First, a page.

The Canasta Capers

The Canasta Capers

by Steven Swerdfeger
     
 

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Haunted by a recurrent dream that echoes the moments before the tragic deaths of his parents from an accident caused by a drunken driver, David Andrews must relocate to Midville to live with his Great-Aunt Lillian Biggs. As David grieves his loss, he struggles to find a place in his new community, mid with the unwelcome intrusion of a bully and the harshness of two

Overview

Haunted by a recurrent dream that echoes the moments before the tragic deaths of his parents from an accident caused by a drunken driver, David Andrews must relocate to Midville to live with his Great-Aunt Lillian Biggs. As David grieves his loss, he struggles to find a place in his new community, mid with the unwelcome intrusion of a bully and the harshness of two faculty members at the Midville Middle School. Several new friends, however, come to David's rescue and assist him in his determination to find a non-violent way in which to relate to the school bully, and through their common struggles and adventures become an intrepid Gang of Four. What others have said: "Steven Swerdfeger has an eye for the details of everyday school rules and rituals that allows him to place his precocious hero and his "Gang of Four" in a convincing setting. Because he also has a feel for the fun that comes from the camaraderie of young people bucking the system, his central theme of a search for fairness and justice in life is rendered lightly. Swerdfeger remembers what it is like to be young and discovering adult hypocrisy for the first time, so he can increase the appeal of his young bunch when he creates richly comic grown-up nemeses for them to challenge. What is more, he knows how to ground the comedy in more muted and serious emotions: the smartest boy in town must confront problems for which there are no easy intellectual solutions, and in the end even the school bully has his own story to tell." - Paul Howe, Philadelphia, Pennsylvania "This is a gentle story, told with engaging warmth. Swerdfeger weaves a tale of four middle school children who deal with real life issues, from cutting in on lunch lines to tragic car accidents. Through these experiences, David Andrews learns to turn enemies into friends through compassion." -Joseph Downing, Syracuse, New York Originally published in 1996 under the title Thursday's Child, and later accorded Finalist Honors in the 1997 SMALL PRESS BOOK AWARDS.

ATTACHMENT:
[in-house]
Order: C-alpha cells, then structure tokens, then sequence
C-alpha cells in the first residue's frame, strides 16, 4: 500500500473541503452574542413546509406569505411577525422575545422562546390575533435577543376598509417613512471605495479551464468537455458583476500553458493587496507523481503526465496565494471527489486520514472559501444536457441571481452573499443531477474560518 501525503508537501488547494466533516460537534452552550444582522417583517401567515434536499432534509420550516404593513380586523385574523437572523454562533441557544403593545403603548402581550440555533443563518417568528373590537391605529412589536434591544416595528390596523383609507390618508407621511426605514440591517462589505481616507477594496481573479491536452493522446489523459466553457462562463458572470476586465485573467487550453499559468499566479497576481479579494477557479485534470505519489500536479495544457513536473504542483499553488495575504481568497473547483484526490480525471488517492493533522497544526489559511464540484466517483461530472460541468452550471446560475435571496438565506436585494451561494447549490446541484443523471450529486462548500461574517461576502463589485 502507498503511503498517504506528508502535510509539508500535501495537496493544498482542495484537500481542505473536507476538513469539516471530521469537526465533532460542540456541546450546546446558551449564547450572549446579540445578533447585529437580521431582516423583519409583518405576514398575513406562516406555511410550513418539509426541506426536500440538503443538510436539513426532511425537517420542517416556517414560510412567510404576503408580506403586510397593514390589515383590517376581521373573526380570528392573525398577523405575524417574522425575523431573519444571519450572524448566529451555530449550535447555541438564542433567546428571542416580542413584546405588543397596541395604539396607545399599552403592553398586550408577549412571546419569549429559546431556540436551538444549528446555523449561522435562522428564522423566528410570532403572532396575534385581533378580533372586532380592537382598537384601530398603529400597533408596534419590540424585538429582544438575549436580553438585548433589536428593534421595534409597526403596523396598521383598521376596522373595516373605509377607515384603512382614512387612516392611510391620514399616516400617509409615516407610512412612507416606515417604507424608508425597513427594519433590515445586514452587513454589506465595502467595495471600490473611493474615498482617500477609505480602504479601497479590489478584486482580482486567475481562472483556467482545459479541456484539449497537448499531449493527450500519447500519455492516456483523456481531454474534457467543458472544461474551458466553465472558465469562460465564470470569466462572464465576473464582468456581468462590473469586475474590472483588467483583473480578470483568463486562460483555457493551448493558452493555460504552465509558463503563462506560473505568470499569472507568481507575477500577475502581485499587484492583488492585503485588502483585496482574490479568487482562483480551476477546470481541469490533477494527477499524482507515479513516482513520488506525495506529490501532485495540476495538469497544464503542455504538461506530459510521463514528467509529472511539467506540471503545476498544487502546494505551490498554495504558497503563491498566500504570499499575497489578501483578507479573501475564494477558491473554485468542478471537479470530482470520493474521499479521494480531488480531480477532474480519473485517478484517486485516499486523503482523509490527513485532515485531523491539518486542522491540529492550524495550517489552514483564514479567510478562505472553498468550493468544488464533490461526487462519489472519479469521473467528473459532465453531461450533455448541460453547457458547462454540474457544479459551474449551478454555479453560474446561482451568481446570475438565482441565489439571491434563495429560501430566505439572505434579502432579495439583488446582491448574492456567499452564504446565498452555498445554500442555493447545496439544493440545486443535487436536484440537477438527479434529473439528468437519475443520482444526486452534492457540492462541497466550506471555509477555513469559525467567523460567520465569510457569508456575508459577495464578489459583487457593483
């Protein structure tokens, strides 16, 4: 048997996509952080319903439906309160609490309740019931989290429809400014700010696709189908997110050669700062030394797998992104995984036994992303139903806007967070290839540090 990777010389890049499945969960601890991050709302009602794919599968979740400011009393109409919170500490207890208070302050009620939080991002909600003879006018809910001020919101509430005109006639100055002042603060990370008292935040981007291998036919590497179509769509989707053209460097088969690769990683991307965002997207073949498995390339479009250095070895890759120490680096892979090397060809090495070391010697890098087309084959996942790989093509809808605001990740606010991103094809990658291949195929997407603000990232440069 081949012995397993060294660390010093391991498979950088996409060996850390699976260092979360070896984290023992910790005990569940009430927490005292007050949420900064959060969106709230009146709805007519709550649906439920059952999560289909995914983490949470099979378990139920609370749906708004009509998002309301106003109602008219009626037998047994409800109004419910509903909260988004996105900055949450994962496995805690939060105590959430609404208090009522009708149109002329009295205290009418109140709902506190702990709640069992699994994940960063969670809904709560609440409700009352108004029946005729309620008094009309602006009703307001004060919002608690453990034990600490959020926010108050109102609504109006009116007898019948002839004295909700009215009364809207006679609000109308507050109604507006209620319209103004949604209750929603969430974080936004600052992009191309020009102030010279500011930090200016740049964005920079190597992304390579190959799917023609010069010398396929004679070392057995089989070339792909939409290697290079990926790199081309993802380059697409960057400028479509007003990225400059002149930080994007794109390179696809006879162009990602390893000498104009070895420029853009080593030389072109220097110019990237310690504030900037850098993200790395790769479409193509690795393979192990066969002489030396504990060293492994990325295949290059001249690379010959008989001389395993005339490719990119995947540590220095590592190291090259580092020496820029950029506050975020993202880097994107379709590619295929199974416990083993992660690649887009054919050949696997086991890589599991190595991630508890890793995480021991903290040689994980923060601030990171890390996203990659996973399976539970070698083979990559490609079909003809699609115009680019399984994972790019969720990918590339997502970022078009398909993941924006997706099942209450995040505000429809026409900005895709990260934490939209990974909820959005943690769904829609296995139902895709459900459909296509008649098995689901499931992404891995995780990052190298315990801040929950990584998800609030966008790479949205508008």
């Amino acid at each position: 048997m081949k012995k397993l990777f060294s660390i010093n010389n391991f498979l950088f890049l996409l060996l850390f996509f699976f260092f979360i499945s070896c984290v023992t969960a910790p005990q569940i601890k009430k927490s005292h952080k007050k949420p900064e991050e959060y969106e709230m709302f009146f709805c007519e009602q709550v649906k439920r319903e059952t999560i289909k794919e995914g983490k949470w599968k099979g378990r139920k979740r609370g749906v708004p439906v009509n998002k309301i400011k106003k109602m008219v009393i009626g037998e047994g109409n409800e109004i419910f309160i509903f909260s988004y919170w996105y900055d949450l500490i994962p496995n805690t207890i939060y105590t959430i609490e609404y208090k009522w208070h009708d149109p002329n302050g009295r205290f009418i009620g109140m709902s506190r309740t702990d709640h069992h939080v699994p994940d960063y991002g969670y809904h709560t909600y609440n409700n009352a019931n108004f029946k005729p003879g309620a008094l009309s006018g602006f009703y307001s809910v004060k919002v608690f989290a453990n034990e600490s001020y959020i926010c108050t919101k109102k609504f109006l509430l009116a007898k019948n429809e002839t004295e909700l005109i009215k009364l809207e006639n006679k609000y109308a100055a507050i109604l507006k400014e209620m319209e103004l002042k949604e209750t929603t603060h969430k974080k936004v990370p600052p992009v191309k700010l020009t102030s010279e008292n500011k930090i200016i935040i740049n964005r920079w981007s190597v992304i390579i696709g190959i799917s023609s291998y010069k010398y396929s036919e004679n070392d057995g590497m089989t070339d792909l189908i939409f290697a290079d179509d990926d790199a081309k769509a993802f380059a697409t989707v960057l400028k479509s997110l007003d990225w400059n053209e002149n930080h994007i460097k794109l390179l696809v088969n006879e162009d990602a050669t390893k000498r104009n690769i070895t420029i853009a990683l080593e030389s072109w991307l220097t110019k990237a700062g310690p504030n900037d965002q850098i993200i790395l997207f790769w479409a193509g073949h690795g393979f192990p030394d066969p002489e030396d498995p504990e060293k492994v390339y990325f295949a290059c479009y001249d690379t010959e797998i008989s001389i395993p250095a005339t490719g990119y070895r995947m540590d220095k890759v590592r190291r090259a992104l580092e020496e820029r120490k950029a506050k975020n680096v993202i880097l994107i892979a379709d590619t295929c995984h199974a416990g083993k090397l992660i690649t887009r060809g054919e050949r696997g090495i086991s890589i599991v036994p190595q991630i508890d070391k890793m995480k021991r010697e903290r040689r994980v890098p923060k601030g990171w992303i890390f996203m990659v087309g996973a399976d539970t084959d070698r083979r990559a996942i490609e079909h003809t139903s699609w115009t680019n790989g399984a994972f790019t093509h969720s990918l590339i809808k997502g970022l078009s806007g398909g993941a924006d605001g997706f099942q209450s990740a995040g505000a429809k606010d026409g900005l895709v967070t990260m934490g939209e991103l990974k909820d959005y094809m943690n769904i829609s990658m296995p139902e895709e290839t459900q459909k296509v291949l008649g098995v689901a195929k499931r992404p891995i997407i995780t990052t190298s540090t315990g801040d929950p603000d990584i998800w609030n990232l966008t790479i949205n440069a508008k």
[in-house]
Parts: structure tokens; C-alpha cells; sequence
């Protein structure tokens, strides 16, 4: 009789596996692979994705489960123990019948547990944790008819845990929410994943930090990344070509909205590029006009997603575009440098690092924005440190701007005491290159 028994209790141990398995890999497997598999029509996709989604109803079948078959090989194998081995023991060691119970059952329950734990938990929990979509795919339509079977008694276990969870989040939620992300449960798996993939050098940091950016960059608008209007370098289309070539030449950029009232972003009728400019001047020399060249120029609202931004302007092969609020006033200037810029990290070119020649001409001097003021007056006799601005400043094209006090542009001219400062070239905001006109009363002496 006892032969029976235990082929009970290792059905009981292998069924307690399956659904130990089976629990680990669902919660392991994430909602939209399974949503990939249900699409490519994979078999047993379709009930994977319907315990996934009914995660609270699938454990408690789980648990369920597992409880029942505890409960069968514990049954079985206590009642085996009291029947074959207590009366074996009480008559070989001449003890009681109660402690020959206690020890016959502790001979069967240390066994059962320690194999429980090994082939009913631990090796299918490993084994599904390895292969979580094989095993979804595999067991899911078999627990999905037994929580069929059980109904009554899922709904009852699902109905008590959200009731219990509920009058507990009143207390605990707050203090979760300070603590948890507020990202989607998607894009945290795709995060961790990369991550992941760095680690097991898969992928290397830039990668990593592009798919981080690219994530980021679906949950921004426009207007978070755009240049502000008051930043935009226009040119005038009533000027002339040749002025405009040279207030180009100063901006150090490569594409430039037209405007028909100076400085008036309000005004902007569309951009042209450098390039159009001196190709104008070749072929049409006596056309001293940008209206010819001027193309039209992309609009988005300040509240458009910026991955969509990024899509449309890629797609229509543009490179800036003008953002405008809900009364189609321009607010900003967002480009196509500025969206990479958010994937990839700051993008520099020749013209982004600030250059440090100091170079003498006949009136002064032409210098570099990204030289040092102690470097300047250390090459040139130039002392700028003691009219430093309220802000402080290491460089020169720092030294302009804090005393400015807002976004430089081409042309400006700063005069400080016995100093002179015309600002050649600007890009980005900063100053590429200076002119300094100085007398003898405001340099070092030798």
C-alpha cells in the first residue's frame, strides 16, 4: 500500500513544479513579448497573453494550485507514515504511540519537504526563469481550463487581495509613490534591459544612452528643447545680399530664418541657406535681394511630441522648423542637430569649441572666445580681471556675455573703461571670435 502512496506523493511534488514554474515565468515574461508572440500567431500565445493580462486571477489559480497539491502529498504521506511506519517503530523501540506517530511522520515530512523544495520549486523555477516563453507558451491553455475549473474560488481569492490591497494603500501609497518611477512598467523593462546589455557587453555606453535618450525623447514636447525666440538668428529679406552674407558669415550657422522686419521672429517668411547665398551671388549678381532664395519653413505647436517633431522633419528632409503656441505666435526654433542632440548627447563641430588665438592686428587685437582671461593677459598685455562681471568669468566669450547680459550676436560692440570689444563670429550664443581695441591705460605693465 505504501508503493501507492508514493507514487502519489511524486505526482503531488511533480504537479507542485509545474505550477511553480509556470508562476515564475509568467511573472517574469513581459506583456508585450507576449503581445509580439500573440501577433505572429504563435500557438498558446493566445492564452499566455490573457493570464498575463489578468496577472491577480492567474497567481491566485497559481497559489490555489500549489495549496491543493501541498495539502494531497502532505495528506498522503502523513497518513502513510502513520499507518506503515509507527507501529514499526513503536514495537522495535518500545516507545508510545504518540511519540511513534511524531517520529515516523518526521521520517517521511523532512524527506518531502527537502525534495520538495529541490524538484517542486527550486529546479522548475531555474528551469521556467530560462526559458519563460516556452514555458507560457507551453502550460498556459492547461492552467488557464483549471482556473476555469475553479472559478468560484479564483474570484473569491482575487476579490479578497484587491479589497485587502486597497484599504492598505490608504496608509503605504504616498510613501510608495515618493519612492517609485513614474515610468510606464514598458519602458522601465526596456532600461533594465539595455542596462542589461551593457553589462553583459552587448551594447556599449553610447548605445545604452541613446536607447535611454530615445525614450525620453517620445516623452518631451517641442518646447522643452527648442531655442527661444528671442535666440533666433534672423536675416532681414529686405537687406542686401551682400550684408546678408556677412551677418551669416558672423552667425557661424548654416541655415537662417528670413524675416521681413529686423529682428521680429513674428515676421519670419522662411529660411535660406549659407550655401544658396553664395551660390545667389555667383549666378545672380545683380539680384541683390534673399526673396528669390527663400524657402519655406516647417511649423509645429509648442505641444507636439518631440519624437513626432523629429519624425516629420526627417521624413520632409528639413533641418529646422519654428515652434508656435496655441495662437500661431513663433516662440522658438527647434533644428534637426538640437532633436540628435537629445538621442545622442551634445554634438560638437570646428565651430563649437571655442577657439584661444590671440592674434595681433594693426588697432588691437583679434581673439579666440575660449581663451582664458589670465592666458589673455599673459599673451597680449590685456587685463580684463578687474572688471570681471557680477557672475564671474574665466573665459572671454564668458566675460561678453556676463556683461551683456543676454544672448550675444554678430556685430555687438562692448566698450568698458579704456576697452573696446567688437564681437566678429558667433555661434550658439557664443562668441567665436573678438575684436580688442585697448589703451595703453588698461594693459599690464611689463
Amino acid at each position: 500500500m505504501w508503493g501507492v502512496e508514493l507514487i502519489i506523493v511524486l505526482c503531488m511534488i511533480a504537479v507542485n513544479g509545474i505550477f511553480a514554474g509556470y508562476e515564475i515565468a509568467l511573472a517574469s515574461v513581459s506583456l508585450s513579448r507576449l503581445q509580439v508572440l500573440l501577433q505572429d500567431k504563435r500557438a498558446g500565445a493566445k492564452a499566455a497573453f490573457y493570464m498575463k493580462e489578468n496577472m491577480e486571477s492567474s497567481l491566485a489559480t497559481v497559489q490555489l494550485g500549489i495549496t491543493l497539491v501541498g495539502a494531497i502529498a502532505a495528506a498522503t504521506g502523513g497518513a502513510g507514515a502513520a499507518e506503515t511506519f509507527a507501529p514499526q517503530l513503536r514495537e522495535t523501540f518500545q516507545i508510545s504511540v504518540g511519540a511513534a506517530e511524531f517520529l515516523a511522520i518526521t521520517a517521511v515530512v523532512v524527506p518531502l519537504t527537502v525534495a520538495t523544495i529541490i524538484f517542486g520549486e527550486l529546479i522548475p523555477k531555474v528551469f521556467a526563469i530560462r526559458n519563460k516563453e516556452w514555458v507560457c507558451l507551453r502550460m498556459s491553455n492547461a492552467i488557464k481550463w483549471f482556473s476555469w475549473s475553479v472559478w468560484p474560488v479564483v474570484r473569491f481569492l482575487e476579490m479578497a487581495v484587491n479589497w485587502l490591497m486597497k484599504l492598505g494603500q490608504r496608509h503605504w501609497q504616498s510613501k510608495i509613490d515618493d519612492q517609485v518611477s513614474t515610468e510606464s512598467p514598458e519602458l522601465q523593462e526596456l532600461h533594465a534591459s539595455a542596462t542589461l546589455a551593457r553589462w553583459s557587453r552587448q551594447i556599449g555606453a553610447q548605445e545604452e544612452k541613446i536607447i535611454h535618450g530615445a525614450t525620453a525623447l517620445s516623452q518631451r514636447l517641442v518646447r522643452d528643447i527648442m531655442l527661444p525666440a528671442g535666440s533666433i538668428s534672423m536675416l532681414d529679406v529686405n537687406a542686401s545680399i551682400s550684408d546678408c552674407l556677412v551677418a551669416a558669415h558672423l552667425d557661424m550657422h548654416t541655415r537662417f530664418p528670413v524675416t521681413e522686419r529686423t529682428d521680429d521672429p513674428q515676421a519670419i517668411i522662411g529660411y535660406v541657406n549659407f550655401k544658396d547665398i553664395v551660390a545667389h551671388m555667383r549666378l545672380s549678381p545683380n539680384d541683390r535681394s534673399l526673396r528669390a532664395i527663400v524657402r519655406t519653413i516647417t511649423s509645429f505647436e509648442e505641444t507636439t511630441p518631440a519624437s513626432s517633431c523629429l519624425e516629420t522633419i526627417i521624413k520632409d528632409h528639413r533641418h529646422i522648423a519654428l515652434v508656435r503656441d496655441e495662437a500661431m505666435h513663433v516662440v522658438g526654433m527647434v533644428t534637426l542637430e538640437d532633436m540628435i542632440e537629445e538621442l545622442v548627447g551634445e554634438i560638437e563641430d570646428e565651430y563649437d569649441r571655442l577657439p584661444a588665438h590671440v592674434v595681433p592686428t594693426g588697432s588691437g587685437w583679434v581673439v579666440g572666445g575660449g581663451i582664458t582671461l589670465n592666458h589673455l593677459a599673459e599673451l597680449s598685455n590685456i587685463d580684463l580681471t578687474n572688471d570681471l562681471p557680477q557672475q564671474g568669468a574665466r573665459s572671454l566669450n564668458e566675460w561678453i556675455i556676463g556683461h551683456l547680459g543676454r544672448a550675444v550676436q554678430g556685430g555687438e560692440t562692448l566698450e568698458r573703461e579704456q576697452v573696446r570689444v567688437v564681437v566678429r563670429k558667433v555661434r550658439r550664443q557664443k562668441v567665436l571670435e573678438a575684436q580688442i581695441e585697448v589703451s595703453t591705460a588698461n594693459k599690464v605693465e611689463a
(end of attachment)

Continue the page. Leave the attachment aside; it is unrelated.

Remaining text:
Product Details

ISBN-13:
9781932842630
Publisher:
Star Cloud Press
Publication date:
11/02/2005
Sold by:
Barnes & Noble
Format:
NOOK Book
Pages:
380
File size:
1 MB

Meet the Author

Steven Swerdfeger was born in Massena, New York, on July 13, 1948. He attended local public schools, later entering the State University of New York at Oswego, where he earned his Bachelor of Arts degree in American literature. He also holds a Master of Arts degree in religious education from Princeton Theological Seminary and a Doctor of Philosophy degree in creative writing from the Union Institute & University in Cincinnati, Ohio.

His various career interests have included child care work, teaching high school English, creative writing, church music, hypnosis & guided imagery, college teaching, and publishing.

He is married to Martha M. Grout, M.D., M.D. (H), who is founder and medical director of the Arizona Center for Advanced Medicine in
Scottsdale, Arizona, an integrative medical center that specializes in the holistic treatment of patients with chronic illness.

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